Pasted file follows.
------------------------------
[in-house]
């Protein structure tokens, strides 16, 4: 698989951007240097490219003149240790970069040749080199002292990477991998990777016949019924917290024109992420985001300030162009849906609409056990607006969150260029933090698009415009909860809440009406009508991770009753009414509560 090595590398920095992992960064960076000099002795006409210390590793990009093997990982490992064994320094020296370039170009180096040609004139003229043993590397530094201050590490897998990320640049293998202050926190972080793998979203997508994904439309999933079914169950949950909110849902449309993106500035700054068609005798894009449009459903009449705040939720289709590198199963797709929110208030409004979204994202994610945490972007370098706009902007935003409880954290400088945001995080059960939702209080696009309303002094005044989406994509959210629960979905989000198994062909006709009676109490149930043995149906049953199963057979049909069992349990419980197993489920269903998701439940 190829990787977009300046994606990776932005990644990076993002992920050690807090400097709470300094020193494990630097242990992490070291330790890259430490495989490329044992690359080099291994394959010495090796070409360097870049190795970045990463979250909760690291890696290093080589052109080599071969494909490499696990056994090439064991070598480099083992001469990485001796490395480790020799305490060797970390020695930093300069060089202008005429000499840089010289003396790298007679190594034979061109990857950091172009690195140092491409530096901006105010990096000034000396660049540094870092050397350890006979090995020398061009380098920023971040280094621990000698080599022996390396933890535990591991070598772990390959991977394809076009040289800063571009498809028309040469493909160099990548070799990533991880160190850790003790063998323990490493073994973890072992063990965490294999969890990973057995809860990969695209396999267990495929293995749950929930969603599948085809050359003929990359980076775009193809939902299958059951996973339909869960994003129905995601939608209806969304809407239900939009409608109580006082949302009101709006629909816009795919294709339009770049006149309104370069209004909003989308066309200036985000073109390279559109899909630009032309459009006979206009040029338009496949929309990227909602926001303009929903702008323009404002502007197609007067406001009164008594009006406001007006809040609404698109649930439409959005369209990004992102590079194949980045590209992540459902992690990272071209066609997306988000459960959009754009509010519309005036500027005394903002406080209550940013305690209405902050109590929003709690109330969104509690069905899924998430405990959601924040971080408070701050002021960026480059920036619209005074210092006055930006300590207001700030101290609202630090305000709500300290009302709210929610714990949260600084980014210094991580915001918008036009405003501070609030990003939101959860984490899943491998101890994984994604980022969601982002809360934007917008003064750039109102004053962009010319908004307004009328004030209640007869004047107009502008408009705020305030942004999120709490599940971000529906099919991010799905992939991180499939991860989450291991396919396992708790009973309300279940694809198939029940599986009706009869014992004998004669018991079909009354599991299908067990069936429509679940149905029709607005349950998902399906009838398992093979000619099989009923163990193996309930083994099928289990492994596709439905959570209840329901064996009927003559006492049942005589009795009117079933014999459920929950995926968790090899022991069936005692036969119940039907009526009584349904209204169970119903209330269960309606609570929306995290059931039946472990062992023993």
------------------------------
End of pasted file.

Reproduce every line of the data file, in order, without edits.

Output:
[in-house]
């Protein structure tokens, strides 16, 4: 698989951007240097490219003149240790970069040749080199002292990477991998990777016949019924917290024109992420985001300030162009849906609409056990607006969150260029933090698009415009909860809440009406009508991770009753009414509560 090595590398920095992992960064960076000099002795006409210390590793990009093997990982490992064994320094020296370039170009180096040609004139003229043993590397530094201050590490897998990320640049293998202050926190972080793998979203997508994904439309999933079914169950949950909110849902449309993106500035700054068609005798894009449009459903009449705040939720289709590198199963797709929110208030409004979204994202994610945490972007370098706009902007935003409880954290400088945001995080059960939702209080696009309303002094005044989406994509959210629960979905989000198994062909006709009676109490149930043995149906049953199963057979049909069992349990419980197993489920269903998701439940 190829990787977009300046994606990776932005990644990076993002992920050690807090400097709470300094020193494990630097242990992490070291330790890259430490495989490329044992690359080099291994394959010495090796070409360097870049190795970045990463979250909760690291890696290093080589052109080599071969494909490499696990056994090439064991070598480099083992001469990485001796490395480790020799305490060797970390020695930093300069060089202008005429000499840089010289003396790298007679190594034979061109990857950091172009690195140092491409530096901006105010990096000034000396660049540094870092050397350890006979090995020398061009380098920023971040280094621990000698080599022996390396933890535990591991070598772990390959991977394809076009040289800063571009498809028309040469493909160099990548070799990533991880160190850790003790063998323990490493073994973890072992063990965490294999969890990973057995809860990969695209396999267990495929293995749950929930969603599948085809050359003929990359980076775009193809939902299958059951996973339909869960994003129905995601939608209806969304809407239900939009409608109580006082949302009101709006629909816009795919294709339009770049006149309104370069209004909003989308066309200036985000073109390279559109899909630009032309459009006979206009040029338009496949929309990227909602926001303009929903702008323009404002502007197609007067406001009164008594009006406001007006809040609404698109649930439409959005369209990004992102590079194949980045590209992540459902992690990272071209066609997306988000459960959009754009509010519309005036500027005394903002406080209550940013305690209405902050109590929003709690109330969104509690069905899924998430405990959601924040971080408070701050002021960026480059920036619209005074210092006055930006300590207001700030101290609202630090305000709500300290009302709210929610714990949260600084980014210094991580915001918008036009405003501070609030990003939101959860984490899943491998101890994984994604980022969601982002809360934007917008003064750039109102004053962009010319908004307004009328004030209640007869004047107009502008408009705020305030942004999120709490599940971000529906099919991010799905992939991180499939991860989450291991396919396992708790009973309300279940694809198939029940599986009706009869014992004998004669018991079909009354599991299908067990069936429509679940149905029709607005349950998902399906009838398992093979000619099989009923163990193996309930083994099928289990492994596709439905959570209840329901064996009927003559006492049942005589009795009117079933014999459920929950995926968790090899022991069936005692036969119940039907009526009584349904209204169970119903209330269960309606609570929306995290059931039946472990062992023993």